Second Cup takeover appears doomed

Cara Operations' takeover bid for the Second Cup coffee shop chain appears doomed after a major stockholder said today that owners of half the shares want a sweeter offer.

The Toronto Star
January 9, 2002

Second Cup takeover appears doomed
Many shareholders want to hold out for a better offer, source says
Canadian Press

Cara Operations' takeover bid for the Second Cup coffee shop chain appears doomed after a major stockholder said today that owners of half the shares want a sweeter offer.

The $42-million bid by Cara (TSE: CAO) , which owns Harvey's, Swiss Chalet and Kelsey's restaurants - as well as 39 per cent of Second Cup (TSE: SKL) - expires Thursday at 5 p.m. ET.

"I am fully confident that Cara's $7.50 (a share) offer will not succeed," said Michael Bregman, whose family owns 24 per cent of Second Cup's shares.

Bregman said shareholders controlling 50 per cent of the stock have told him they won't tender to the bid.

Investors Group, which holds 17.4 per cent of the shares, is among those rejecting Cara's offer, he said.

Earlier Wednesday, Cara won a victory by having the Ontario securities regulator kill Second Cup's "poison-pill" defence - which would have meant issuing new shares to make a takeover prohibitively expensive.

The Ontario Securities Commission ruled "it is in the public interest" to scrap the shareholder rights plan.

"The decision … of the OSC does not change anything," Bregman said. "The Cara offer will not be successful unless and until Cara decides to pay a fair and reasonable price for Second Cup."

In Wednesday trading, investors seemed to expect either a rival bid or a higher offer from Cara. Shortly after the ruling, Second Cup shares rose 17 cents to $8 - that's 50 cents above Cara's offer.

But no other bids have come through. Bregman continues to examine a possible bid, and rumours suggested others were sniffing at the coffee brewer.

The securities ruling followed hearings on the issue this week and means Second Cup's poison pill is no longer in place.

Cara (TSE:CAO) wants to take full management control of the coffee shop chain, which has about 400 outlets across Canada.

Gabe Tsampalieros, Cara's chief executive, welcomed the securities commission's ruling.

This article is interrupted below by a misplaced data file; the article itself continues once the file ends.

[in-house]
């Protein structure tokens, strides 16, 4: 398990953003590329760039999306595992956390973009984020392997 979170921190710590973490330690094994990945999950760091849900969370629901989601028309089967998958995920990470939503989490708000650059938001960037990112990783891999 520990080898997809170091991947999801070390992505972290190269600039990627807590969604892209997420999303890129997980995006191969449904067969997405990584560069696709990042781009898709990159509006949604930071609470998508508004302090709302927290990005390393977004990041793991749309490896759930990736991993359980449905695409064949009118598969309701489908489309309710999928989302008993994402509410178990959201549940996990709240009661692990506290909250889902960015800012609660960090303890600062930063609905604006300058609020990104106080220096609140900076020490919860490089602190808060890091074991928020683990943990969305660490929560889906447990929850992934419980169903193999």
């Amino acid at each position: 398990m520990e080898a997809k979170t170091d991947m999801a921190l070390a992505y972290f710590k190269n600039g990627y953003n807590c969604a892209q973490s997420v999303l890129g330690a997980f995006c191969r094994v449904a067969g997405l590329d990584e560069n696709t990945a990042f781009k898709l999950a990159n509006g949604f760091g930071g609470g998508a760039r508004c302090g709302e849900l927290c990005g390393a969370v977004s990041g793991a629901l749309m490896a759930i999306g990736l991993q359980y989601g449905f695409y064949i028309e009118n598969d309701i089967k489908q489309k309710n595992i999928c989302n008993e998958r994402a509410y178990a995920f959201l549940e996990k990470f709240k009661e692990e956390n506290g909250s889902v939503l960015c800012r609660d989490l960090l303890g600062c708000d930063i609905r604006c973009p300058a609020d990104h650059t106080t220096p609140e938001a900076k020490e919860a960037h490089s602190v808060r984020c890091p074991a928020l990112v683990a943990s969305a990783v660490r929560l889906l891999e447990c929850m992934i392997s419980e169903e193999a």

"Second Cup shareholders are now free to decide if they wish to tender their Second Cup common shares to our offer," he said in a release.

Cara, with 28,000 employees and more than $1.6 billion in sales at its restaurants and food operations, had said it would withdraw its offer for Second Cup if the poison pill was allowed to stand.

In an interview, Tsampalieros said Cara launched its initial bid last August to ensure Second Cup had one main shareholder working with it to reach its goals. The first bid was $7 apiece for three million shares, boosting its holding to about 70 per cent.

"If that's where we wind up, as opposed to 100 per cent, so be it," Tsampalieros said.

Second Cup has said the latest offer is still well below the $8.25 to $9.75 a share the company is worth based on a review by brokerage TD Securities.

Robert Haft, chairman of the special Second Cup committee examining the bid, said the ruling doesn't change the fact Cara's offer is below the valuation "and should be rejected by shareholders."

Bregman said he thinks Cara won't even be able to boost its holding to 50 per cent since shareholders can get more money for their shares on the open market.

Without any other bids on the table, though, a few shareholders may decide to tender their shares, said Bill Chisholm, an analyst with Dundee Securities.

During the OSC hearing Tuesday, Second Cup said two groups are interested in the company.

Rumours in the market Wednesday suggested Counsel Corp., an investment firm with holdings in information technology and health companies, and a former Cara board member, Paul Phelan, were considering bids.

Bregman, who made a proposal but not a formal offer to Second Cup's board to buy three million shares at $8.25, said he is reviewing "a number alternatives."

Any group wanting to make a bid for Second Cup faces several issues, Chisholm said. That includes the fact the group would have to deal with Cara as a major shareholder.

"If you own 60 per cent and Cara owns 40 per cent - you'd better be friendly," he said.

Tsampalieros also suggested Cara isn't looking at selling its shares if another offer comes in.

"This has been a long and arduous journey for us," he said. "We're buyers and not sellers at this point."


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